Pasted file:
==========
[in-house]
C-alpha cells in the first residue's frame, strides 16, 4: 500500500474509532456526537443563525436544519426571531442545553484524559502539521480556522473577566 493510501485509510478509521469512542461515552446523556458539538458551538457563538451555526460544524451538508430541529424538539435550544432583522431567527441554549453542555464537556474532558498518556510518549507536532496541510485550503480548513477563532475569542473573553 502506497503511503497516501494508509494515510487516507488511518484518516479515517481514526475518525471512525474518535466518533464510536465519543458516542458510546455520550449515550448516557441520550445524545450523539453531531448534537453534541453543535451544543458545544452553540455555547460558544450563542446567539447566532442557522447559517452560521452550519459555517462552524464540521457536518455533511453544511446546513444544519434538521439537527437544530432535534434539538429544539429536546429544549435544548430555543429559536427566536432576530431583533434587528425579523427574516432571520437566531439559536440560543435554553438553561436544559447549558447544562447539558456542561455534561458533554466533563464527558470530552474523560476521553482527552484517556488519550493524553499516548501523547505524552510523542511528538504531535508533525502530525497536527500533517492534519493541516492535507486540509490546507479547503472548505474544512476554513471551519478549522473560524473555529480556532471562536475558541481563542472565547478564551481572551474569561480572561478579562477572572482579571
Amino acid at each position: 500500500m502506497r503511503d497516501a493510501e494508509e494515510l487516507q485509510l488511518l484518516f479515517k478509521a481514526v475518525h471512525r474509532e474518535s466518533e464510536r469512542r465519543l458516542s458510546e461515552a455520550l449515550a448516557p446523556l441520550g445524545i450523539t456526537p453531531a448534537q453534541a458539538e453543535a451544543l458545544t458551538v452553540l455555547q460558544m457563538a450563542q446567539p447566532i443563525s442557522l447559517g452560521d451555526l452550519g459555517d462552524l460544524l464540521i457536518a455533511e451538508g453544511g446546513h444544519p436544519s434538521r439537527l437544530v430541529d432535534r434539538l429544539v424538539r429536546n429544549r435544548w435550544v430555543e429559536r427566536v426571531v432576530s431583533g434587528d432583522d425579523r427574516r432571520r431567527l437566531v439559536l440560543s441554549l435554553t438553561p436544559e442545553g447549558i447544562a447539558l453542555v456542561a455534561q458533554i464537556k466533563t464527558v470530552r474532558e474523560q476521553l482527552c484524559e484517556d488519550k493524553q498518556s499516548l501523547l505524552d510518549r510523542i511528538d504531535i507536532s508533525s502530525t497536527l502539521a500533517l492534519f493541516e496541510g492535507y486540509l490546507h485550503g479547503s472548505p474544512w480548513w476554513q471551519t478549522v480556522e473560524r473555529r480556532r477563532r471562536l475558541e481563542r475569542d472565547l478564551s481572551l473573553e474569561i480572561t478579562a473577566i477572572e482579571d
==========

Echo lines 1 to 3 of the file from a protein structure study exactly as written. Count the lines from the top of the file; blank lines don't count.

[in-house]
C-alpha cells in the first residue's frame, strides 16, 4: 500500500474509532456526537443563525436544519426571531442545553484524559502539521480556522473577566 493510501485509510478509521469512542461515552446523556458539538458551538457563538451555526460544524451538508430541529424538539435550544432583522431567527441554549453542555464537556474532558498518556510518549507536532496541510485550503480548513477563532475569542473573553 502506497503511503497516501494508509494515510487516507488511518484518516479515517481514526475518525471512525474518535466518533464510536465519543458516542458510546455520550449515550448516557441520550445524545450523539453531531448534537453534541453543535451544543458545544452553540455555547460558544450563542446567539447566532442557522447559517452560521452550519459555517462552524464540521457536518455533511453544511446546513444544519434538521439537527437544530432535534434539538429544539429536546429544549435544548430555543429559536427566536432576530431583533434587528425579523427574516432571520437566531439559536440560543435554553438553561436544559447549558447544562447539558456542561455534561458533554466533563464527558470530552474523560476521553482527552484517556488519550493524553499516548501523547505524552510523542511528538504531535508533525502530525497536527500533517492534519493541516492535507486540509490546507479547503472548505474544512476554513471551519478549522473560524473555529480556532471562536475558541481563542472565547478564551481572551474569561480572561478579562477572572482579571
Amino acid at each position: 500500500m502506497r503511503d497516501a493510501e494508509e494515510l487516507q485509510l488511518l484518516f479515517k478509521a481514526v475518525h471512525r474509532e474518535s466518533e464510536r469512542r465519543l458516542s458510546e461515552a455520550l449515550a448516557p446523556l441520550g445524545i450523539t456526537p453531531a448534537q453534541a458539538e453543535a451544543l458545544t458551538v452553540l455555547q460558544m457563538a450563542q446567539p447566532i443563525s442557522l447559517g452560521d451555526l452550519g459555517d462552524l460544524l464540521i457536518a455533511e451538508g453544511g446546513h444544519p436544519s434538521r439537527l437544530v430541529d432535534r434539538l429544539v424538539r429536546n429544549r435544548w435550544v430555543e429559536r427566536v426571531v432576530s431583533g434587528d432583522d425579523r427574516r432571520r431567527l437566531v439559536l440560543s441554549l435554553t438553561p436544559e442545553g447549558i447544562a447539558l453542555v456542561a455534561q458533554i464537556k466533563t464527558v470530552r474532558e474523560q476521553l482527552c484524559e484517556d488519550k493524553q498518556s499516548l501523547l505524552d510518549r510523542i511528538d504531535i507536532s508533525s502530525t497536527l502539521a500533517l492534519f493541516e496541510g492535507y486540509l490546507h485550503g479547503s472548505p474544512w480548513w476554513q471551519t478549522v480556522e473560524r473555529r480556532r477563532r471562536l475558541e481563542r475569542d472565547l478564551s481572551l473573553e474569561i480572561t478579562a473577566i477572572e482579571d